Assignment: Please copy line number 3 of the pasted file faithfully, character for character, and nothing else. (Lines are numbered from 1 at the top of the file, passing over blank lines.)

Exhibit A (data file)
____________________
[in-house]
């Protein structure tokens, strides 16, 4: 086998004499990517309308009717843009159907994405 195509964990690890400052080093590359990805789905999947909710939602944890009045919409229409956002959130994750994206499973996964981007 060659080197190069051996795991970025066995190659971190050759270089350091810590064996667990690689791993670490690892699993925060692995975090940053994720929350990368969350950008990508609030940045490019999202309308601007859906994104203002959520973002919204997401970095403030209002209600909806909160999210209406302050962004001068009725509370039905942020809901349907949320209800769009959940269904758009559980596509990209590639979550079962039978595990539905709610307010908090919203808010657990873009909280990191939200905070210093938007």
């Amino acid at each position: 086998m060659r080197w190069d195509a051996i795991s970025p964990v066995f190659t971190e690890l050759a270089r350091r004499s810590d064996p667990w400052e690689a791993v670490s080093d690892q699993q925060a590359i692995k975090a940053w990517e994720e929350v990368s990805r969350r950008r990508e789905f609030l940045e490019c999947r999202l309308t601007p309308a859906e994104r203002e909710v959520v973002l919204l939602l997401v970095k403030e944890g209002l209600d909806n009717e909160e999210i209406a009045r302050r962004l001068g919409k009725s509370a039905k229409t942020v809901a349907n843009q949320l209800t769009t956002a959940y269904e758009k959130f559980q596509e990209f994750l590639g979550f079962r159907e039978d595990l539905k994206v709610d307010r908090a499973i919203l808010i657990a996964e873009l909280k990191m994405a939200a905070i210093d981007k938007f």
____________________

């Amino acid at each position: 086998m060659r080197w190069d195509a051996i795991s970025p964990v066995f190659t971190e690890l050759a270089r350091r004499s810590d064996p667990w400052e690689a791993v670490s080093d690892q699993q925060a590359i692995k975090a940053w990517e994720e929350v990368s990805r969350r950008r990508e789905f609030l940045e490019c999947r999202l309308t601007p309308a859906e994104r203002e909710v959520v973002l919204l939602l997401v970095k403030e944890g209002l209600d909806n009717e909160e999210i209406a009045r302050r962004l001068g919409k009725s509370a039905k229409t942020v809901a349907n843009q949320l209800t769009t956002a959940y269904e758009k959130f559980q596509e990209f994750l590639g979550f079962r159907e039978d595990l539905k994206v709610d307010r908090a499973i919203l808010i657990a996964e873009l909280k990191m994405a939200a905070i210093d981007k938007f």